6. Whilst I agree that both TB and RtwP are too different from one another that both should be shoe-horned into a design; I've also come to the conclusion that some inherently AD&D2ish traits suited RtwP a lot more than what's being on offered in RtwP games These days. Aside of the at times cacophony of spells/abilities and generally rolls being resolved  simulataneously; translating AD&D2 to a real-time Party based Environment was Always going to work better as outside of casters, Managing Chars was an inherently less Micro-heavy affair as in D&D3ish onwards, let alone PoE Deadfire (or Tyranny, with ist cooldowns to be tracked and reactivated). The one thing I'm glad About isn't so much that Deadfire gets a TB patch that resources should or shouldn't have been spend on, as the core game/Encounters where balanced for real-time combat. It's also not so much that People seem to come to Terms with RtwP's many strenghts -- but also its weaknesses. It's that TB Combat for future Projects/IPs may be considered as a viable choice next to real-time again, based on the design, as opposed to Marketing future predictions based on invetiably rather fewer (and smaller scale) games such as ToEE, so that the prediction becomes a self-fullfilling Prophecy, with nobody actually challenging things anymore. Well, at least that's I hope, anyway.
  7. About the "14 million" cost. In the aforementioned interview, Faergus estimated a rise in costs from the first game by about 40%-50%. That was February 2017, probably before the inclusion of fully VO. PoE wasn't financed solely by the Kickstarter money alone, same as any Kickstarter, so a ~10M Budget is not off.
  8. Auto-pause seems to be triggered outside of combat as well, e.g. City Exploration and NPCs, at least on mine. Trying to demand this to be turn-based is pointless, both real-time and TB have their merits. Though I'd argue quite a few mechanics come from a tb mould rather than a real-time one readily -- more so than in the IE games. If given the freedom, I have a suspicious Sawyer and co. would have opted for something more TB, be it traditional or something similar to older Final Fantasy games with their active time battles. This extents to other areas as well -- IE games were class based, so class based this is going to be -- except not quite like you knew those classes before. That may be my perception bias after having followed dev statements, but I think compromise shows in multiple areas. The Overall Combat as such flows pretty nicely, it's when you try to get into the mechanically nitty-gritty that things get a bit more complicated thus. This starts with fairly simple things -- all damage indicators being of the same colour in the main screen, friend or foe. No immediate easy feedback as to whether hits crit. etc. But also the new affliction/inspiration system: There's modders that try to make it a little more transparent with quite simple overhauls. https://forums.obsidian.net/topic/100337-mod-release-color-coded-afflictions-and-inspirations/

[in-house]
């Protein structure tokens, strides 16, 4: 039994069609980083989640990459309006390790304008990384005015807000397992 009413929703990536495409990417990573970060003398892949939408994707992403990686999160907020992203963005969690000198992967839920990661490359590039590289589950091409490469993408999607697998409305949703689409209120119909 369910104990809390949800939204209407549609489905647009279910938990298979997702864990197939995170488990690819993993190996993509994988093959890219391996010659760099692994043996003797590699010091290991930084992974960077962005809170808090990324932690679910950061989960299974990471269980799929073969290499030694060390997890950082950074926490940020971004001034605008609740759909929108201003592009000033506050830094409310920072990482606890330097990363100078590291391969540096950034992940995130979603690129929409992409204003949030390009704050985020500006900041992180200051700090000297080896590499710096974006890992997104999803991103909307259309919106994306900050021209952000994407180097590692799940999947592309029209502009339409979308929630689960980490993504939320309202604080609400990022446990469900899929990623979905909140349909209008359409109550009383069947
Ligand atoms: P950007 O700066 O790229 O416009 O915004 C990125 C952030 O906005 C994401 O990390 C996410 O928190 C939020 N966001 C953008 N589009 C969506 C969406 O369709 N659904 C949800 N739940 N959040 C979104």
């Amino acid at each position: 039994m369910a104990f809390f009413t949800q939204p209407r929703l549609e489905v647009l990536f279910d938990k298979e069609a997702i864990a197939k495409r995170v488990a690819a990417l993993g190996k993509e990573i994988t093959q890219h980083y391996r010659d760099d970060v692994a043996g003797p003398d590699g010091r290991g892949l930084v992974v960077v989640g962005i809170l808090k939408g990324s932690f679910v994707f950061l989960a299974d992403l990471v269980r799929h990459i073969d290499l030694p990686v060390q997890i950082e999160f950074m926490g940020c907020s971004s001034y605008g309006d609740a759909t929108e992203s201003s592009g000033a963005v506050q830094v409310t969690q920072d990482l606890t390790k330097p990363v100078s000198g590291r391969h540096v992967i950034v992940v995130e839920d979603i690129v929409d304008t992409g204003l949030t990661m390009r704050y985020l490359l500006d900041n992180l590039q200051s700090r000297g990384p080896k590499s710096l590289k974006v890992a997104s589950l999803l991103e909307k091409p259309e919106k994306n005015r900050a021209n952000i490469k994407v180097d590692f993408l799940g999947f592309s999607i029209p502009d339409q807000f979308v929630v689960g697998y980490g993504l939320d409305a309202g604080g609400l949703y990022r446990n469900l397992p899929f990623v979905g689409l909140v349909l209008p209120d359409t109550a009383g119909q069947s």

9. I initially liked that feature in Tyranny, but I've since taken a different stance. If dialogue needs a Wiki hyperlink, it may fall under what is considered "lore dumping". E.g. if you don't get from playing the game what the meaning of a phrase is, the thing to address may be the writing (and design), rather than adding a second layer that explains everything. In particular when designing expansive new worlds, perhaps even language, but also rule-sets, it seems tempting to go overboard here. This bleeds over into other areas as well: Item and spell design, etc. -- each one given its distinctive name and story, and the more the merrier, apparently. A computer RPG is not a tabletop system that players get to know over years of playing. It's typically a standalone piece of campaign narrative, which is a huge difference. Does one really need to know about the world at large here, and can't be keeping things ambiguous and up to the player's imagination such as Thief's The City be undervalued here? That said though, I am a fan of in-game encyclopedia that explains various things optionally for anbybody who loves to get a bit deeper into it. This dates all the way back to the very first Civ game -- and various game manuals of old. The TES games also have quite a bit of lore, but it's implemented in the form of books mainly. Granted, isometric games have a bit of a harder time in showing rather than telling.
  10. Re: Tyranny / Deadfire and expectations. https://www.mcvuk.com/business/versus-evil-obsidian-is-one-of-the-top-tier-rpg-developers-plain-and-simple A Pillars 3 was sort of announced by Faergus a while ago if Deadfire was a "success" aka "meeting expectations". The decision to include fully VO as well as various other overhauls hint at that the target is trying to expand the audience, overall.
  11. Unfortunately, for mid-sized independent studios, California in particular seems to be one of the most difficult areas to be based in here (costs of living and upkeep, etc.). This also goes for Double Fine -- when Broken Age launched, there were various European developers voicing how they'd (need to) develop similar scaled adventure games on a fraction of that budget. So 10M for Witcher 2 developed in Poland is something else completely to the same game developed in, say, San Fran.